I remember feeling like an impostor when I was younger. I was held back in second grade. In high school, though I was in a lot of higher-level classes, I always felt like I was working harder than anyone else. Reading took much longer for me, it seemed. I’d read a paragraph and think, “I have no clue what I just read.” I’d skip ahead, never read directions, and make a lot of careless mistakes.
In my junior year of high school, I was taking two Advanced Placement courses and was on the soccer and dance teams. I’d get home after practice and would have a ton of homework and no idea where to start. I had no organization or time-management skills, no ability to prioritize. I’d get started on one subject and think, “This is taking forever. I’m never going to get any of this done.” Then I’d be paralyzed and stress out, cry, take a break, and come back and be even more stressed because I hadn’t gotten anything done.
That’s when my mom took me to see a psychologist, and I was diagnosed with attention deficit hyperactivity disorder. I was 17. My doctor prescribed medication, and my mom hired what would now be called an executive functions coach.
My coach taught me how to plan my time. She had me organize every 15 minutes of my day. She showed me that I could complete all my work and explained strategies for reading to help me remember things better, like previewing chapters and not just jumping ahead. She taught me to break big tasks into small ones, how to stop procrastinating, prioritize, start a task, focus, and finish. I started using a planner to organize everything. The medication helped as well.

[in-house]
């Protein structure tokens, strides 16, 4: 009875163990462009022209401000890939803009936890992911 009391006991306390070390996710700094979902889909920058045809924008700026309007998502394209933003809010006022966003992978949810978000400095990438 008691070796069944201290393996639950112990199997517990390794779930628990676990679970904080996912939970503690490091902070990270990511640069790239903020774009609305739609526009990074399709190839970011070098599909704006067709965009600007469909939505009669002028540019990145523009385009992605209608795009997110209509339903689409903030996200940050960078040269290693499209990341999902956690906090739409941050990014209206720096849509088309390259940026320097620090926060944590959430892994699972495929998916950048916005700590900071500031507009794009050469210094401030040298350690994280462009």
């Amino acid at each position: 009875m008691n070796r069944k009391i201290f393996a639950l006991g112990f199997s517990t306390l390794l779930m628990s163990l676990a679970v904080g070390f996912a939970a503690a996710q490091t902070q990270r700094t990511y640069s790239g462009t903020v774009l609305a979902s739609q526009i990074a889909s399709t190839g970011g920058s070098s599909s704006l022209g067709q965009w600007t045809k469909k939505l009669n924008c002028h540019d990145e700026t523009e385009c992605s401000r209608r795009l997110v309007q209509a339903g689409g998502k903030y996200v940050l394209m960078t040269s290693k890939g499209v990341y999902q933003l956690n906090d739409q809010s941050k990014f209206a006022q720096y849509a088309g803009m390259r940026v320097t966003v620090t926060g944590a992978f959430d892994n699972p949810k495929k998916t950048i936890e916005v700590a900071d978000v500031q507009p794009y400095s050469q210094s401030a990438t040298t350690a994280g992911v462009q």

I’m also really lucky to have an amazing family who was very supportive. My mom would copy pages from my textbooks because I couldn’t write in them, and then she’d sit with me as a silent partner while I worked.
I continued to take medication through my junior year of college and apply the executive function skills I’d learned. I became a teacher and then an executive functions coach, where I taught kids how they could improve the skills that I had learned. I’m 30 now and run my own company, an educational nonprofit that helps parents improve the academic lives of their children.
Once I was diagnosed, it kind of empowered me to think, “So I have ADHD. I’m smart and capable. I have something that’s holding me back, but I can create strategies to help me overcome it.” I don’t feel like an impostor anymore.
“For me, not feeling like a failure and taking the medication when I need it are key.”
“I can’t say enough about having a really great support system. I had great teachers. My parents and my husband have been very supportive.”
“Being self-aware and embracing all parts of myself, including the ADHD, has been very important in my success.”
“Practicing executive function skills was a huge part of my success. Know that adults can have coaches, too.”